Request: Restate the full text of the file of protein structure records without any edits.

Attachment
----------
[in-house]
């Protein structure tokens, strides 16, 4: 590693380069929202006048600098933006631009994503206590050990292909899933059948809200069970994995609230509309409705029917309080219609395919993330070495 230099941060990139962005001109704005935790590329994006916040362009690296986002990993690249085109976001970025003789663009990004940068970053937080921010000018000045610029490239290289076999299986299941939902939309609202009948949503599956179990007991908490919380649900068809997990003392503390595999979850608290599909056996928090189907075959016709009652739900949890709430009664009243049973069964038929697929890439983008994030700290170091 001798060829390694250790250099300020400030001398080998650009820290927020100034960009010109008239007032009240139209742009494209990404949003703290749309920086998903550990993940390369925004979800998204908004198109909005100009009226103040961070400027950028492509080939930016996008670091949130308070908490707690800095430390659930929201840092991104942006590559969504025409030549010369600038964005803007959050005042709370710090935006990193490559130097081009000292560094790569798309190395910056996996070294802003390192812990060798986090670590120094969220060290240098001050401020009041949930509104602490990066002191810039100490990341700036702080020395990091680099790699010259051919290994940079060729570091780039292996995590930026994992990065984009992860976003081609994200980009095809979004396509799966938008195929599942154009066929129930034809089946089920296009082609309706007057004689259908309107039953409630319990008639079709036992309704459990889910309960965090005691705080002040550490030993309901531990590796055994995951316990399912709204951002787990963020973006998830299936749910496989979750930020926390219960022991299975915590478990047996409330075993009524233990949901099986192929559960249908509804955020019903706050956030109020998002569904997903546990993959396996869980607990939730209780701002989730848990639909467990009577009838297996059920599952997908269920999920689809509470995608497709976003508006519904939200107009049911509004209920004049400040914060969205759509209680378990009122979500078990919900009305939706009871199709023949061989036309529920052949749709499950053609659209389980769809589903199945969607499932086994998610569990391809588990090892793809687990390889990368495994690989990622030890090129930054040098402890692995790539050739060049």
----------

[in-house]
């Protein structure tokens, strides 16, 4: 590693380069929202006048600098933006631009994503206590050990292909899933059948809200069970994995609230509309409705029917309080219609395919993330070495 230099941060990139962005001109704005935790590329994006916040362009690296986002990993690249085109976001970025003789663009990004940068970053937080921010000018000045610029490239290289076999299986299941939902939309609202009948949503599956179990007991908490919380649900068809997990003392503390595999979850608290599909056996928090189907075959016709009652739900949890709430009664009243049973069964038929697929890439983008994030700290170091 001798060829390694250790250099300020400030001398080998650009820290927020100034960009010109008239007032009240139209742009494209990404949003703290749309920086998903550990993940390369925004979800998204908004198109909005100009009226103040961070400027950028492509080939930016996008670091949130308070908490707690800095430390659930929201840092991104942006590559969504025409030549010369600038964005803007959050005042709370710090935006990193490559130097081009000292560094790569798309190395910056996996070294802003390192812990060798986090670590120094969220060290240098001050401020009041949930509104602490990066002191810039100490990341700036702080020395990091680099790699010259051919290994940079060729570091780039292996995590930026994992990065984009992860976003081609994200980009095809979004396509799966938008195929599942154009066929129930034809089946089920296009082609309706007057004689259908309107039953409630319990008639079709036992309704459990889910309960965090005691705080002040550490030993309901531990590796055994995951316990399912709204951002787990963020973006998830299936749910496989979750930020926390219960022991299975915590478990047996409330075993009524233990949901099986192929559960249908509804955020019903706050956030109020998002569904997903546990993959396996869980607990939730209780701002989730848990639909467990009577009838297996059920599952997908269920999920689809509470995608497709976003508006519904939200107009049911509004209920004049400040914060969205759509209680378990009122979500078990919900009305939706009871199709023949061989036309529920052949749709499950053609659209389980769809589903199945969607499932086994998610569990391809588990090892793809687990390889990368495994690989990622030890090129930054040098402890692995790539050739060049």